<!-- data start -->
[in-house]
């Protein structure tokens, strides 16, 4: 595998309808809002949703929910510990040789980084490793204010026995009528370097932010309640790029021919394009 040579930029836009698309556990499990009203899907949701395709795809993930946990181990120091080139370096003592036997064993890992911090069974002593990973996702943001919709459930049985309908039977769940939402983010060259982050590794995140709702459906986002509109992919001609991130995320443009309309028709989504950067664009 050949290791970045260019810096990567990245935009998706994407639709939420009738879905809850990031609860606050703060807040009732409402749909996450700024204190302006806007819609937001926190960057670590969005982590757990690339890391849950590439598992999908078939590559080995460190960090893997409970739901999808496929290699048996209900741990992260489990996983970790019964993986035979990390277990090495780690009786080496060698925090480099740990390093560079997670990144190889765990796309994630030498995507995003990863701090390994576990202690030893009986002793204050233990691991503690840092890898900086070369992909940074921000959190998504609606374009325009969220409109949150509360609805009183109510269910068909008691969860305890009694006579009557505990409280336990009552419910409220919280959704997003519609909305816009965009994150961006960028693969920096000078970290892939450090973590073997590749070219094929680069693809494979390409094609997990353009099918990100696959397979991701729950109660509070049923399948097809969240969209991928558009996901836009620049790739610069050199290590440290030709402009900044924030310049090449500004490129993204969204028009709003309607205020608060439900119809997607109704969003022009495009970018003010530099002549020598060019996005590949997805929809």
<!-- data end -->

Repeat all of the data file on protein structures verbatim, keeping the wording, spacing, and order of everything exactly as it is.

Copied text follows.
[in-house]
């Protein structure tokens, strides 16, 4: 595998309808809002949703929910510990040789980084490793204010026995009528370097932010309640790029021919394009 040579930029836009698309556990499990009203899907949701395709795809993930946990181990120091080139370096003592036997064993890992911090069974002593990973996702943001919709459930049985309908039977769940939402983010060259982050590794995140709702459906986002509109992919001609991130995320443009309309028709989504950067664009 050949290791970045260019810096990567990245935009998706994407639709939420009738879905809850990031609860606050703060807040009732409402749909996450700024204190302006806007819609937001926190960057670590969005982590757990690339890391849950590439598992999908078939590559080995460190960090893997409970739901999808496929290699048996209900741990992260489990996983970790019964993986035979990390277990090495780690009786080496060698925090480099740990390093560079997670990144190889765990796309994630030498995507995003990863701090390994576990202690030893009986002793204050233990691991503690840092890898900086070369992909940074921000959190998504609606374009325009969220409109949150509360609805009183109510269910068909008691969860305890009694006579009557505990409280336990009552419910409220919280959704997003519609909305816009965009994150961006960028693969920096000078970290892939450090973590073997590749070219094929680069693809494979390409094609997990353009099918990100696959397979991701729950109660509070049923399948097809969240969209991928558009996901836009620049790739610069050199290590440290030709402009900044924030310049090449500004490129993204969204028009709003309607205020608060439900119809997607109704969003022009495009970018003010530099002549020598060019996005590949997805929809």